# Lagrange Polynomial Approximation

## Theorem

Let $f: D \to \R$ be $n+1$ times differentiable in an interval $I \subset \R$.

Let $x_0, \dotsc, x_n \in I$ be pairwise distinct points.

Let $P$ be the Lagrange Interpolation Formula of degree at most $n$ such that $P \left({x_i}\right) = f \left({x_i}\right)$ for all $i = 0, \dotsc, n$.

Let $R \left({x}\right) = f \left({x}\right) - P \left({x}\right)$.

Then, for every $x \in I$, there exists $\xi$ in the interval spanned by $x$ and $x_i$, $i = 0, \dotsc, n$, such that:

- $R \left({x}\right) = \dfrac{\left({x - x_0}\right) \left({x - x_1}\right) \dotsm \left({x - x_n}\right) f^{\left({n + 1}\right)} \left({\xi}\right)} {\left({n + 1}\right)!}$

## Proof

This proof is similar to the proof of Taylor's theorem with the remainder in the Lagrange form, and is also based on Rolle's Theorem.

Observe that:

- $R \left({x_i}\right) = 0$ for $i = 0, \dotsc, n$

and that:

- $R^{\left({n + 1}\right)} = f^{\left({n + 1}\right)}$

Without loss of generality, assume that $x$ is different from all $x_i$ for $i = 0, \dotsc, n$.

Let the function $g$ be defined by:

- $g \left({t}\right) = R \left({t}\right) - \dfrac{\left({t - x_0}\right) \left({t - x_1}\right) \dotsm \left({t - x_n}\right) R \left({x}\right)} {\left({x - x_0}\right) \left({x - x_1}\right) \dotsm \left({x - x_n}\right)}$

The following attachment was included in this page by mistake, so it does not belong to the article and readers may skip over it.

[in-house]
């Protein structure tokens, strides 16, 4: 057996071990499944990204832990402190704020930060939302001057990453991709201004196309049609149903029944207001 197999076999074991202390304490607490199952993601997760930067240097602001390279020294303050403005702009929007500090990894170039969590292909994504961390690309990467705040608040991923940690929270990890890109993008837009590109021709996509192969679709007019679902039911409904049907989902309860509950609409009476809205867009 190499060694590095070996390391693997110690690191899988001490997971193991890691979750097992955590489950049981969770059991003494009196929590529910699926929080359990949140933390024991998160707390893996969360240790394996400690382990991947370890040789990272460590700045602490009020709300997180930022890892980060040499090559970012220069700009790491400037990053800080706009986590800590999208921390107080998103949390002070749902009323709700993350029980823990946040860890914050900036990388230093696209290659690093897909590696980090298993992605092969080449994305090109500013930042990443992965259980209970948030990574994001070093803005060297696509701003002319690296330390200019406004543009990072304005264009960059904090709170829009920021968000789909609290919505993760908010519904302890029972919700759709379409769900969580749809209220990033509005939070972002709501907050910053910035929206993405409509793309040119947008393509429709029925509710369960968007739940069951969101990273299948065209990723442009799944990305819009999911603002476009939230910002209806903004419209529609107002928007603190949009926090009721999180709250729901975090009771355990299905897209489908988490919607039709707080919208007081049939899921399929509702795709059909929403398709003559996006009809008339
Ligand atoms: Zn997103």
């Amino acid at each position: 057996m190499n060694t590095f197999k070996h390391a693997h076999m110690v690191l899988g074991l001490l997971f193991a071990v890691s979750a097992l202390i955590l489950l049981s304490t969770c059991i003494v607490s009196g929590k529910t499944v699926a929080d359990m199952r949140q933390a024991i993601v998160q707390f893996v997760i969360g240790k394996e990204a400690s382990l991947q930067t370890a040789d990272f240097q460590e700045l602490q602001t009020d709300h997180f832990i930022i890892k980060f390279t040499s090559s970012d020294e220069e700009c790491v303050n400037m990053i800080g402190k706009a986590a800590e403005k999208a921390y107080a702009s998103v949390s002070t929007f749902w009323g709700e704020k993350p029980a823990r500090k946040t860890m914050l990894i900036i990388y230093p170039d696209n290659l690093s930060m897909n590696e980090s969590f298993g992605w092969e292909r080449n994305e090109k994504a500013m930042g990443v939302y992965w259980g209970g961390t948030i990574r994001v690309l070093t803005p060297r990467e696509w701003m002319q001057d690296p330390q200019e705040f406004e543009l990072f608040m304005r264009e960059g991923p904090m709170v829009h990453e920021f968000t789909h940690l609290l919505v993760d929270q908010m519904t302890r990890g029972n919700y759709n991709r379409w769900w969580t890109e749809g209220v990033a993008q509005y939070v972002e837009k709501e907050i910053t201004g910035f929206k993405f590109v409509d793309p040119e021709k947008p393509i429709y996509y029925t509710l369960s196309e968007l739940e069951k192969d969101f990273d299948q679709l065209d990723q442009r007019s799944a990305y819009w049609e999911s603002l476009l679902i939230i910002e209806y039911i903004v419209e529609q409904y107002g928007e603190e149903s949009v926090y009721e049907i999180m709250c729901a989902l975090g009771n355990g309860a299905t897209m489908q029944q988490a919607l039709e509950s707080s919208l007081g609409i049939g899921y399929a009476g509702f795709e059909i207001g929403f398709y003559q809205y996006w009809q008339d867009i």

Then $g \left({x_i}\right) = 0$ for $i = 0, \dotsc, n$, and $g \left({x}\right) = 0$.

Denote by $J$ the interval spanned by $x$ and $x_i$, $i = 0, \dotsc, n$.

Thus $g$ has at least $n + 2$ zeros in $J$.

The Extended Rolle's Theorem is applied in $J$ successively to $g$, $g'$, $g''$ and so on until $g^{\left({n + 1}\right)}$, which thus has at least one zero $\xi$ located between the two known zeros of $g^{\left({n}\right)}$ in $J$.

Then:

- $0 = g^{\left({n + 1}\right)} \left({\xi}\right) = f^{\left({n + 1}\right)} \left({\xi}\right) - \dfrac{\left({n + 1}\right)! R \left({x}\right)} {\left({x - x_0}\right) \left({x - x_1}\right) \dotsm \left({x - x_n}\right)}$

and the formula for $R \left({x}\right)$ follows.

$\blacksquare$

## Comment

This theorem gives an estimate for the error of the Lagrange polynomial approximation and is similar to the Mean Value Theorem and Taylor's Theorem with the remainder in Lagrange form.